Monday, June 18, 2012

The Men In Our Lives, er Books

In honor of Father's Day, I've got men on my mind. (No stray thoughts here please.) I'll be wrapping up my Book of Mormon fiction soon and want to dive back into my contemporary YA, Perception. This is the first time my MC is in first person and male. I hope I'm getting him right. To do that, I picture what my youngest son or one of his friends would do. It's a bit like Tootsie learning to act like a woman. (Great movie, BTW.) As much as I love my husband, I can't picture an MC patterned after him, yet I might use his male perspective once in a while. This is my one hundredth post and I am dedicating it to the men in my life and men everywhere. It would be great to see a few new male followers on my blog this week. Go ahead. Make my day.
What would we do without male characters?
Here are some fun questions to ponder and a few comments. If one strikes you, I'd love to hear from you. Thank you and cheers to the men in our lives.
1. Are there more stories with a female main character (MC) or a male?
This might depend on what you like to read. Most stories include both but one typically dominates as MC. I've heard that women make up the largest percentage of readers, but then women can relate to both male and female MCs. You men out there, are you the same way?
2. Do you prefer a male or female MC?
3. Why are the male MCs always young and handsome?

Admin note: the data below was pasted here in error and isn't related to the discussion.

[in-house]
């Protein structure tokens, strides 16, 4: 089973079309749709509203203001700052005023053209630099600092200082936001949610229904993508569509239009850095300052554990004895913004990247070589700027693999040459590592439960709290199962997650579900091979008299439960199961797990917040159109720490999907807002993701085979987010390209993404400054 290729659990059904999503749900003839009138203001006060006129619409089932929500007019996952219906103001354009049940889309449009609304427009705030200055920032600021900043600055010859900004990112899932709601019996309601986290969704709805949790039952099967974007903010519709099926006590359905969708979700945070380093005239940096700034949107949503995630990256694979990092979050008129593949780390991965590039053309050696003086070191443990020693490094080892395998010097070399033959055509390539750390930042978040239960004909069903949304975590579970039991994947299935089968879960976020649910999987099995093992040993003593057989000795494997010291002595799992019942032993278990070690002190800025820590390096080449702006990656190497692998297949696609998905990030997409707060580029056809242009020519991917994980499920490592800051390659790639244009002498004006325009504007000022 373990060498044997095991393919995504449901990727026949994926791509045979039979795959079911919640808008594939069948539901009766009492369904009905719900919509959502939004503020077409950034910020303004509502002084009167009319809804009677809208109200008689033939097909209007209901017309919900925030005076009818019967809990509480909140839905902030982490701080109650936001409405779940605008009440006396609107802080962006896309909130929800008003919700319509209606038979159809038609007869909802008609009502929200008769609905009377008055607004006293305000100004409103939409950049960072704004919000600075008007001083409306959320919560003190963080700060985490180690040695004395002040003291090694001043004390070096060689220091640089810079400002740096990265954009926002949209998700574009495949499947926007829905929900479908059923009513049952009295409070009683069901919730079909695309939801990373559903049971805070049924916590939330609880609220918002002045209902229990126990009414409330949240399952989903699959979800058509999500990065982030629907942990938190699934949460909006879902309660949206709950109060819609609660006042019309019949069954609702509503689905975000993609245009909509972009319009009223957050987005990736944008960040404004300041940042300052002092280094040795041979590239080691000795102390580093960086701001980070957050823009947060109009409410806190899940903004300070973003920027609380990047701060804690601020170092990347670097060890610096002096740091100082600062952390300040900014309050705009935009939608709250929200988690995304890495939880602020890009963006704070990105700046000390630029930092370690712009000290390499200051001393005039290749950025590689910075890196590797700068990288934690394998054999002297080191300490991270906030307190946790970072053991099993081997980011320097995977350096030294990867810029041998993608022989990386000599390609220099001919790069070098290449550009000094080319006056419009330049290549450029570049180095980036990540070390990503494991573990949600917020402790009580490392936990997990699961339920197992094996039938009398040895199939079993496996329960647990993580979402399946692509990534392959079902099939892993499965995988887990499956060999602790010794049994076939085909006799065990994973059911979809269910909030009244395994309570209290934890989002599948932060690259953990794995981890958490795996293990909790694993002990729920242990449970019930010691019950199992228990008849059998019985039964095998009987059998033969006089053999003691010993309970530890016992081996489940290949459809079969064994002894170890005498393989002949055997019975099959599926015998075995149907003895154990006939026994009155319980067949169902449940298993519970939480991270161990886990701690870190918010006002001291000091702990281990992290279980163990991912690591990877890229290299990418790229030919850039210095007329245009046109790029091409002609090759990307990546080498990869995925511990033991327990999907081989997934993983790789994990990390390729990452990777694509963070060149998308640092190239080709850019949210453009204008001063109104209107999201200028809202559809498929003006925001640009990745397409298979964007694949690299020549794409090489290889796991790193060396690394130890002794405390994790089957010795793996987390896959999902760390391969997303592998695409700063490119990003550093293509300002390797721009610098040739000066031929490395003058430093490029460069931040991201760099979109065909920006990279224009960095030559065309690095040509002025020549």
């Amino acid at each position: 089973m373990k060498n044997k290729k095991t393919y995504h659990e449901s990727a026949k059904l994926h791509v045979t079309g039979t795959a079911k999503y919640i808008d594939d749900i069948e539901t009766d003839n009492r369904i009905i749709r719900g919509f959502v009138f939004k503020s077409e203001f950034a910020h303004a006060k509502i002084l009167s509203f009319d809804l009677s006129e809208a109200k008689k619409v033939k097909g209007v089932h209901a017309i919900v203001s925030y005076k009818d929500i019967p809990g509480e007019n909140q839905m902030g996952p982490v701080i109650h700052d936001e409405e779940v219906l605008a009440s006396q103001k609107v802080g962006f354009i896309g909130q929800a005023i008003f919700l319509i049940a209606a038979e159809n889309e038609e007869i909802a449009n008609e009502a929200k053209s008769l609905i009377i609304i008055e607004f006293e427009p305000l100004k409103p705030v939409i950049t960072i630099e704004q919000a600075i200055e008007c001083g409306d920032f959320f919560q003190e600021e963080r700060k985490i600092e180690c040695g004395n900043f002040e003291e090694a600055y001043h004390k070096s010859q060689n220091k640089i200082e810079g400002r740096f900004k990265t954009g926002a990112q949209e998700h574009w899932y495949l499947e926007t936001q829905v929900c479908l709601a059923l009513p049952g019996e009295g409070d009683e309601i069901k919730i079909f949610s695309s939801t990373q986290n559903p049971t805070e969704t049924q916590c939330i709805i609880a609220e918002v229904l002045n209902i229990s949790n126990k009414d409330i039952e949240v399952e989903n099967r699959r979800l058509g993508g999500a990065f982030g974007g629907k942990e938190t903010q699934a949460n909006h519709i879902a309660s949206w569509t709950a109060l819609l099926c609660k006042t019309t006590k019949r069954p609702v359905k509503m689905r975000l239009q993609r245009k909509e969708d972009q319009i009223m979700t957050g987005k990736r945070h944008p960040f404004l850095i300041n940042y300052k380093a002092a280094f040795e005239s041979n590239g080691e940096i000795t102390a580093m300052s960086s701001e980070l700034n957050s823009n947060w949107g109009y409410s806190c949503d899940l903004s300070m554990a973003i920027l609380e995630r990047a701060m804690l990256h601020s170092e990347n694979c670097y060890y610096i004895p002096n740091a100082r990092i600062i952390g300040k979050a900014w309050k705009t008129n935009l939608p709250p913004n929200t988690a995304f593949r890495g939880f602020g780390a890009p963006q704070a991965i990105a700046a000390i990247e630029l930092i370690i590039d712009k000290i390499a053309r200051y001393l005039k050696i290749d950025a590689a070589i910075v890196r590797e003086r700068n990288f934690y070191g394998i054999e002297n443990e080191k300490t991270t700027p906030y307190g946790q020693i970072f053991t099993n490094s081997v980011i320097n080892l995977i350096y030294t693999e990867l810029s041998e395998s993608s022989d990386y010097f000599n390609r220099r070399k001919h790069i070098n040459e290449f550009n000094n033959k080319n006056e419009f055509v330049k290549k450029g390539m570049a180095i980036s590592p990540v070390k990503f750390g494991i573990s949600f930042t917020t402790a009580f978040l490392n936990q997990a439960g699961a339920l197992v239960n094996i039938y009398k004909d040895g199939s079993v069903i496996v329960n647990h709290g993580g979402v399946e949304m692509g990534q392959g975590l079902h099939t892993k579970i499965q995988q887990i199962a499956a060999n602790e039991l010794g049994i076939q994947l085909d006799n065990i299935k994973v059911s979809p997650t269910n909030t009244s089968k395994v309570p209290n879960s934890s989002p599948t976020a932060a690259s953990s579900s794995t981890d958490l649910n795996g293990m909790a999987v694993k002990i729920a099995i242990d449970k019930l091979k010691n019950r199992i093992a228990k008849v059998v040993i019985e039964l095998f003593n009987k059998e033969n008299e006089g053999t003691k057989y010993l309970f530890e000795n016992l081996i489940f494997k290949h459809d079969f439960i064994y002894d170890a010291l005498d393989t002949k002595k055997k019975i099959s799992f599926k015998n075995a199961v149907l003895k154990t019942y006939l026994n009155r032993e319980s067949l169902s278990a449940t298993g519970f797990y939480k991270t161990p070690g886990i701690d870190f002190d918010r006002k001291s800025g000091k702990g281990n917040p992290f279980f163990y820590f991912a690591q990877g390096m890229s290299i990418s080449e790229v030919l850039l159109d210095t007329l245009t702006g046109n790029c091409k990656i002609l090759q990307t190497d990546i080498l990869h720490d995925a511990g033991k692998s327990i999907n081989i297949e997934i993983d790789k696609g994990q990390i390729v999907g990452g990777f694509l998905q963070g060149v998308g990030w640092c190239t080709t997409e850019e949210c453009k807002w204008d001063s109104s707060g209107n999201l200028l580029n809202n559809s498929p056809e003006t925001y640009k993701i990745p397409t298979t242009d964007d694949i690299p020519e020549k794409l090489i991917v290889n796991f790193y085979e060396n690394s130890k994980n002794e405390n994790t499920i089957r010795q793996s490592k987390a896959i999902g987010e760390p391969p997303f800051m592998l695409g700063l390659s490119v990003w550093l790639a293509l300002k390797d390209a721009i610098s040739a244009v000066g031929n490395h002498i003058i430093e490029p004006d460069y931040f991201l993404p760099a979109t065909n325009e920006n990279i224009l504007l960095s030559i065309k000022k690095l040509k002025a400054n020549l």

Sex appeal is probably #1. Same for hot guys in movies, I guess. That's not to say there aren't other reasons.
4. Are most of the villains male? Why or why not?
The Seventh City has a tall, slender high priest as the villain. His name is Japethihah but my critique group has nicknamed him Jafar (from Aladdin).
5. Who are your favorite male MCs/leads and villains?
Harry Potter holds that likability factor for me and a lot of people.


Liesel K Hill said...

I think you're right that often there are female leads because readers (and writers, sometimes) are predominantly female. There's also the prevalent feminism of our day that insists on having strong female characters. While there's definitely something to that argument, I find that I enjoy reading well-written male characters more than the female ones. (Granted, this could be precisely because I'm a girl, but that's beside the point.) As for sex appeal, if there's anything I've learned from George R.R. Martin, it's that brains and wittiness in a male character can definitely get the edge on sexiness. His best-written male character is an (self-proclaimed) ugly, deformed dwarf, but this character's difficult physical circumstances have made him sly, witty, and whipper-snapper smart. I LOVE reading about him, even more than about the other, prettier guys in the story. Just sayin. :D Great post, Renae!

Renae W. Mackley said...

Good points, Liesel. Maybe we enjoy the unusual characters more than the attractive ones. Thanks for the comment.